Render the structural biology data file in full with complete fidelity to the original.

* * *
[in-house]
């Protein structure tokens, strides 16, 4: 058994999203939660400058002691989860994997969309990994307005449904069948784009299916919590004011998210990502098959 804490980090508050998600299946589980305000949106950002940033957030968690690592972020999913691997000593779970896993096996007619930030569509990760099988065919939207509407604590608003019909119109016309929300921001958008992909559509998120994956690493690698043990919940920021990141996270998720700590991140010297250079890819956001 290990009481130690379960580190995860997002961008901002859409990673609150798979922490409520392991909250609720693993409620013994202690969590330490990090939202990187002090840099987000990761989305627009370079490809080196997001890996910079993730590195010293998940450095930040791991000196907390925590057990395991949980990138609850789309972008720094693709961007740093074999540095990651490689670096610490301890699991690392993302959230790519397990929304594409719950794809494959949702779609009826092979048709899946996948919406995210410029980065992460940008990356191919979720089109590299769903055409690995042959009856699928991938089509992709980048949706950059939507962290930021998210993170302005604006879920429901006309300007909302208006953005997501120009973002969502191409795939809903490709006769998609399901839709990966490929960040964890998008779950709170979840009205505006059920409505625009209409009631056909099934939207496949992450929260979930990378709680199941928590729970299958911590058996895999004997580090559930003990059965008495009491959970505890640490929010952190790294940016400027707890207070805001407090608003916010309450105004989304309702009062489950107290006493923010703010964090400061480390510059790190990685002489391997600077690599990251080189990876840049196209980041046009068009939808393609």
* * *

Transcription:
[in-house]
């Protein structure tokens, strides 16, 4: 058994999203939660400058002691989860994997969309990994307005449904069948784009299916919590004011998210990502098959 804490980090508050998600299946589980305000949106950002940033957030968690690592972020999913691997000593779970896993096996007619930030569509990760099988065919939207509407604590608003019909119109016309929300921001958008992909559509998120994956690493690698043990919940920021990141996270998720700590991140010297250079890819956001 290990009481130690379960580190995860997002961008901002859409990673609150798979922490409520392991909250609720693993409620013994202690969590330490990090939202990187002090840099987000990761989305627009370079490809080196997001890996910079993730590195010293998940450095930040791991000196907390925590057990395991949980990138609850789309972008720094693709961007740093074999540095990651490689670096610490301890699991690392993302959230790519397990929304594409719950794809494959949702779609009826092979048709899946996948919406995210410029980065992460940008990356191919979720089109590299769903055409690995042959009856699928991938089509992709980048949706950059939507962290930021998210993170302005604006879920429901006309300007909302208006953005997501120009973002969502191409795939809903490709006769998609399901839709990966490929960040964890998008779950709170979840009205505006059920409505625009209409009631056909099934939207496949992450929260979930990378709680199941928590729970299958911590058996895999004997580090559930003990059965008495009491959970505890640490929010952190790294940016400027707890207070805001407090608003916010309450105004989304309702009062489950107290006493923010703010964090400061480390510059790190990685002489391997600077690599990251080189990876840049196209980041046009068009939808393609």